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YUSU Elections 2017: Mia Chaudhuri-Julyan (Community & Wellbeing)

Image: the University of York Students' Union
Image: the University of York Students' Union
Image: the University of York Students’ Union

Third Year English Literature student and current Women’s Officer Mia Shantana Chaudhuri-Julyan is running for the position of Community & Wellbeing officer.

What inspired you to run for the position?

Over my three years here I’ve heard so many stories of students who have felt isolated from university life, who have felt like they didn’t know where to turn or who have slipped through the gaps entirely. This is what has and will continue to drive me to take positive, solution-based action to make sure that no one has to feel that way. I care so much about student life and welfare and I want to put my drive, skills and experience to good use as a full-time officer.

What makes you different from the other candidates?

I’ve fought all year as Women’s Officer to make a difference to student safety (for all genders), welfare and opportunities. I’ve come up against resistance from the university at first and have built up a good working relationship with them having proved myself as a credible, hard-working, diplomatic individual – proving I can negotiate but also make absolutely  sure that I unfailingly defend the rights of students and get across what they deserve and need. I’ve also delivered unprecedented, university-wide projects that had been attempted in the past but never succeeded on before – all with two bouts of intense national media attention as well as my own degree to do and my own welfare problems! As a result, I believe that I absolutely have the proven drive, ideas, passion and experience to be the right candidate for this role.

How would your policies change student life at York?

In my manifesto, I’ve focussed on thinking big and changing the ways we do things – as well as including smaller ways I can make a difference. I’ve got ways we can fill in the gaps as well as building on the systems/resources we already have in place. As an example – creating a centralised welfare request portal on E-vision and collecting data on the kind of issues students are facing to improve the accuracy of the work of the uni and YUSU as well as a lot more. Policies like these are completely action-based and concrete rather than vague or filled with buzzwords. They would make our welfare system watertight and help every student across the university’s lives a bit easier, a bit less confusing and a bit less of a burden when trying to get help with any problem no matter how big or small. No officer can completely revolutionise the university of course but I’m confident however that if elected, my policies would genuinely make a tangible difference and I’d love it if everyone could have a read of my manifesto!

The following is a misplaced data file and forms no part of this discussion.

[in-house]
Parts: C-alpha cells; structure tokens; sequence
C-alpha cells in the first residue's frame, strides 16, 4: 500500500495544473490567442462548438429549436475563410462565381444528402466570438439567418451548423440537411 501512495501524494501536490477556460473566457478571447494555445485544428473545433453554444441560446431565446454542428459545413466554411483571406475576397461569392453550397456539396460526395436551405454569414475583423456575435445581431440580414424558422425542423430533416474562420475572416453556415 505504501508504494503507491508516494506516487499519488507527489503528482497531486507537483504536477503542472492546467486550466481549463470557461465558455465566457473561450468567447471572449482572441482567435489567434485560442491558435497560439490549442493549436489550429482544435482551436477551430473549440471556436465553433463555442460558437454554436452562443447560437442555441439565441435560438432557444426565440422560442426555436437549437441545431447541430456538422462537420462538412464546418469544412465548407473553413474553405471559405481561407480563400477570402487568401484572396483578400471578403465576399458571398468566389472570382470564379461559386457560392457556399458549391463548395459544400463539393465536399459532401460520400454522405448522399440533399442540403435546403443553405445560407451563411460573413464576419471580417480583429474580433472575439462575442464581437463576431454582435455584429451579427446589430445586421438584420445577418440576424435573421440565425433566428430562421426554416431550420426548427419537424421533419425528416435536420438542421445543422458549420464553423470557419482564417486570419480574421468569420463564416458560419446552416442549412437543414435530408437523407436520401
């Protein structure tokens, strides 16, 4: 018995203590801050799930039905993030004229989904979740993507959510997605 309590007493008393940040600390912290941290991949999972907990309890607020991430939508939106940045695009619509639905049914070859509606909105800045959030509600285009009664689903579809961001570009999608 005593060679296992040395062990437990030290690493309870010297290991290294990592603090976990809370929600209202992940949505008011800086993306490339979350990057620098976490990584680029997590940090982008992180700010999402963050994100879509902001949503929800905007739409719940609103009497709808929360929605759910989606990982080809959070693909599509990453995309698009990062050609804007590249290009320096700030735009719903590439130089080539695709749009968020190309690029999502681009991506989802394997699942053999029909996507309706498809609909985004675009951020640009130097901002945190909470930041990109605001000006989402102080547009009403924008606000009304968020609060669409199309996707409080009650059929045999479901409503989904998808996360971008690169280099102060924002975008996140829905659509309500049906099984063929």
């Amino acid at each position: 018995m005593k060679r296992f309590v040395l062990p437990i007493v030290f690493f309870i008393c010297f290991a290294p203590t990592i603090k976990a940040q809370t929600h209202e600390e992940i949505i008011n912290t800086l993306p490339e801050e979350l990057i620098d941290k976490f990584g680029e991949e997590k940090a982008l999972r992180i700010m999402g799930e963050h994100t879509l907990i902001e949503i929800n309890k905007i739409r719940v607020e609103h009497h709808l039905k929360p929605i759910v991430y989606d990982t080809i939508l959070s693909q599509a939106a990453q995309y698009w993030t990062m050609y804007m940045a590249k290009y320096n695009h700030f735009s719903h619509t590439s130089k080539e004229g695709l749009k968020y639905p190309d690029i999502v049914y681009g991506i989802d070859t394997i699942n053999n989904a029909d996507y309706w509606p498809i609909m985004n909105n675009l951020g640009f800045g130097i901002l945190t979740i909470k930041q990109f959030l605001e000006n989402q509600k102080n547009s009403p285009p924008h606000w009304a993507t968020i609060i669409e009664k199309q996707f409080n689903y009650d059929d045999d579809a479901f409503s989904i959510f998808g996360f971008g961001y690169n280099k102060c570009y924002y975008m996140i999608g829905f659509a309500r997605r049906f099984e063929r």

What challenges do you expect to face in this position and how will you respond to them?

Having faced my fair share of media pressure (when delivering gender-neutral consent talks as part of the freshers’ fire/river/night out safety talks) as a part-time Women’s Officer this year, I expect that the role of Community and Wellbeing will also face its own stints of attention from the university and/or the media. This is not something that worries me or gets to me really as I’ve had practice! I would have an open Facebook page rather than a closed account and would in the face of any challenges/issues – invite concerned students to meet with me in person to talk it over in order to be fair and transparent. In the face of the media I would be consistent and not get bogged down. In the face of negotiating with the university, I would think through all the potential loopholes first and find solutions to each one before explaining the interests of students in whatever case.

What has been your most enjoyable experience at university?

Winning two national titles in first year as part of the Hip Hop Squad for York Hornets is one of my favourite memories of uni so far! All those 9pm-midnight rehearsals and staying up during Easter for more practice wasn’t easy, but I made some amazing friends and got to be part of a sports team which I’d never done before really! It was such a good laugh, and supporting all the other squads over three competitions was genuinely a nice opportunity to bond and all just be together.

What are the greatest challenges to wellbeing that students face on campus? 

I know everyone is sick of hearing this phrase, but mental health really is one of the top issues York is facing at the moment. It’s more widespread, misunderstood and poorly dealt with than I can explain in so few words. But it’s up to each and every one of us to get clued up and challenge the university to spend the £500k investment they’ve pledged to mental health appropriately. It’s so important that as a body of students we take action now to help and support all those who do and might in future need it!

As told to Sophie Reaper